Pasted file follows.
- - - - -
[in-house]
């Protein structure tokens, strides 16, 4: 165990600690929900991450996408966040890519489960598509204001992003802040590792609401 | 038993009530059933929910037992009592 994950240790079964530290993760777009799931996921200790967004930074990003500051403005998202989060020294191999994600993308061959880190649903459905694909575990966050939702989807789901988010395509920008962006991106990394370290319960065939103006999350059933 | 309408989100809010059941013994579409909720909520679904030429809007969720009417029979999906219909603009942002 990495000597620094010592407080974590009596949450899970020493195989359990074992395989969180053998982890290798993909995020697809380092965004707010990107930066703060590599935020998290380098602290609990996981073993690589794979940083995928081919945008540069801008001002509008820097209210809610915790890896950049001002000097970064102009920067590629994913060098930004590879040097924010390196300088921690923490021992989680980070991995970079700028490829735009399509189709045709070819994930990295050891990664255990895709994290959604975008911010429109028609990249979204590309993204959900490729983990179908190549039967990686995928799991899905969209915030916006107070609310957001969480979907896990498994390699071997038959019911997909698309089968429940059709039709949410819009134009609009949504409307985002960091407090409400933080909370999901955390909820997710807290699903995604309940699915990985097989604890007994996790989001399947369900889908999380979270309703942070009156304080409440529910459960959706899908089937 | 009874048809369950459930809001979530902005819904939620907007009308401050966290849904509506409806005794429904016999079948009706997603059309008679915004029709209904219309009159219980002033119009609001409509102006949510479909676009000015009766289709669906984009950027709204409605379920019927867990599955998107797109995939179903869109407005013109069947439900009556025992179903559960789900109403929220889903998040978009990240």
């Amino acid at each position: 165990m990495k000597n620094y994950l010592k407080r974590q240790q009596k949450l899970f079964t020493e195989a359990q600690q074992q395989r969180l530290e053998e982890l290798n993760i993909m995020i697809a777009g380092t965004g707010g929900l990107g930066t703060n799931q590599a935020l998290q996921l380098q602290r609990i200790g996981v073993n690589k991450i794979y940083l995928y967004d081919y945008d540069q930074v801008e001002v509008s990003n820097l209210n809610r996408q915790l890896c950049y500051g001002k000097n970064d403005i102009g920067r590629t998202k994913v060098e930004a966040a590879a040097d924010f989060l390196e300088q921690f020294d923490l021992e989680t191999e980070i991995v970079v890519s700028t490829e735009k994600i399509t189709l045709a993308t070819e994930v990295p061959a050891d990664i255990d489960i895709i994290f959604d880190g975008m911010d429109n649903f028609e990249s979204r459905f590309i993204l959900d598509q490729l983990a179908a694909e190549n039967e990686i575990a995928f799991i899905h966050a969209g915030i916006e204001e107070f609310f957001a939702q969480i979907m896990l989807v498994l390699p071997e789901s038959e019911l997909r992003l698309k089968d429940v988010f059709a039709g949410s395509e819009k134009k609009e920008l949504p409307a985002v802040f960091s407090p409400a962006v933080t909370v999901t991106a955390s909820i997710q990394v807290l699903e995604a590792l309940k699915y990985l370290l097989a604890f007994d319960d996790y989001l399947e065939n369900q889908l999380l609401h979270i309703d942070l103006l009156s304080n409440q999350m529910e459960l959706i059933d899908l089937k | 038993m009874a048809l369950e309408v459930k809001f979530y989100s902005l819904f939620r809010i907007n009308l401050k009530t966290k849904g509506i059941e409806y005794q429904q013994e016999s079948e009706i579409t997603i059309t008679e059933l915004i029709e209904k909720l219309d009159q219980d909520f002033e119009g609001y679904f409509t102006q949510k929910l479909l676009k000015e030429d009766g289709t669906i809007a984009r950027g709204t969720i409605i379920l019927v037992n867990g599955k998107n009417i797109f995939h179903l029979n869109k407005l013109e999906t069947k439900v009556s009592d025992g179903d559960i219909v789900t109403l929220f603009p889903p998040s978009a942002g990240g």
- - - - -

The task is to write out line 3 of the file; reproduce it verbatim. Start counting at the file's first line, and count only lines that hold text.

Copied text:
């Amino acid at each position: 165990m990495k000597n620094y994950l010592k407080r974590q240790q009596k949450l899970f079964t020493e195989a359990q600690q074992q395989r969180l530290e053998e982890l290798n993760i993909m995020i697809a777009g380092t965004g707010g929900l990107g930066t703060n799931q590599a935020l998290q996921l380098q602290r609990i200790g996981v073993n690589k991450i794979y940083l995928y967004d081919y945008d540069q930074v801008e001002v509008s990003n820097l209210n809610r996408q915790l890896c950049y500051g001002k000097n970064d403005i102009g920067r590629t998202k994913v060098e930004a966040a590879a040097d924010f989060l390196e300088q921690f020294d923490l021992e989680t191999e980070i991995v970079v890519s700028t490829e735009k994600i399509t189709l045709a993308t070819e994930v990295p061959a050891d990664i255990d489960i895709i994290f959604d880190g975008m911010d429109n649903f028609e990249s979204r459905f590309i993204l959900d598509q490729l983990a179908a694909e190549n039967e990686i575990a995928f799991i899905h966050a969209g915030i916006e204001e107070f609310f957001a939702q969480i979907m896990l989807v498994l390699p071997e789901s038959e019911l997909r992003l698309k089968d429940v988010f059709a039709g949410s395509e819009k134009k609009e920008l949504p409307a985002v802040f960091s407090p409400a962006v933080t909370v999901t991106a955390s909820i997710q990394v807290l699903e995604a590792l309940k699915y990985l370290l097989a604890f007994d319960d996790y989001l399947e065939n369900q889908l999380l609401h979270i309703d942070l103006l009156s304080n409440q999350m529910e459960l959706i059933d899908l089937k | 038993m009874a048809l369950e309408v459930k809001f979530y989100s902005l819904f939620r809010i907007n009308l401050k009530t966290k849904g509506i059941e409806y005794q429904q013994e016999s079948e009706i579409t997603i059309t008679e059933l915004i029709e209904k909720l219309d009159q219980d909520f002033e119009g609001y679904f409509t102006q949510k929910l479909l676009k000015e030429d009766g289709t669906i809007a984009r950027g709204t969720i409605i379920l019927v037992n867990g599955k998107n009417i797109f995939h179903l029979n869109k407005l013109e999906t069947k439900v009556s009592d025992g179903d559960i219909v789900t109403l929220f603009p889903p998040s978009a942002g990240g």